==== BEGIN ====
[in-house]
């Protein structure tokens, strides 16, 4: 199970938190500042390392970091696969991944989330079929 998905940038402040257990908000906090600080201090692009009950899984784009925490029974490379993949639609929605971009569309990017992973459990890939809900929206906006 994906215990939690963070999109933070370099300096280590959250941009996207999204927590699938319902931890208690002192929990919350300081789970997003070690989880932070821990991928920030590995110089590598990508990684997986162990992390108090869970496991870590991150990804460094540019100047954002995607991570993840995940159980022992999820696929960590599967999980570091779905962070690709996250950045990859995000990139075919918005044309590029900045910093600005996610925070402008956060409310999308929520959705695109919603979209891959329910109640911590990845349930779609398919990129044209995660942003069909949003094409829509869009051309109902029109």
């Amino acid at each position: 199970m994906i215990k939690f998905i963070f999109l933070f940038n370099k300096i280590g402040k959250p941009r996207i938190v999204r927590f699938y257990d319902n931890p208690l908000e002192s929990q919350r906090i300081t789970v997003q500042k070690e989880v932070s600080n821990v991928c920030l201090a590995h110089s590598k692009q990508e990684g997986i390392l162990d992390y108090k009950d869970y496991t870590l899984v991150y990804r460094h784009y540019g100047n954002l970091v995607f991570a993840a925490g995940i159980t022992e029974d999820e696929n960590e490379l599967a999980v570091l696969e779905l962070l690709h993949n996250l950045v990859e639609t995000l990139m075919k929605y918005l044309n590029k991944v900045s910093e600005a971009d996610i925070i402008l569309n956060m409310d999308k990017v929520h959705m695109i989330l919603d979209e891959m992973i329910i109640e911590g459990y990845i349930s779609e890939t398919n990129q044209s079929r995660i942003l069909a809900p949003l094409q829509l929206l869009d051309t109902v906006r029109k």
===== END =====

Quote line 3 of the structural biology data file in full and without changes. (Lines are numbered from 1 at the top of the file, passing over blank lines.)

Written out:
């Amino acid at each position: 199970m994906i215990k939690f998905i963070f999109l933070f940038n370099k300096i280590g402040k959250p941009r996207i938190v999204r927590f699938y257990d319902n931890p208690l908000e002192s929990q919350r906090i300081t789970v997003q500042k070690e989880v932070s600080n821990v991928c920030l201090a590995h110089s590598k692009q990508e990684g997986i390392l162990d992390y108090k009950d869970y496991t870590l899984v991150y990804r460094h784009y540019g100047n954002l970091v995607f991570a993840a925490g995940i159980t022992e029974d999820e696929n960590e490379l599967a999980v570091l696969e779905l962070l690709h993949n996250l950045v990859e639609t995000l990139m075919k929605y918005l044309n590029k991944v900045s910093e600005a971009d996610i925070i402008l569309n956060m409310d999308k990017v929520h959705m695109i989330l919603d979209e891959m992973i329910i109640e911590g459990y990845i349930s779609e890939t398919n990129q044209s079929r995660i942003l069909a809900p949003l094409q829509l929206l869009d051309t109902v906006r029109k």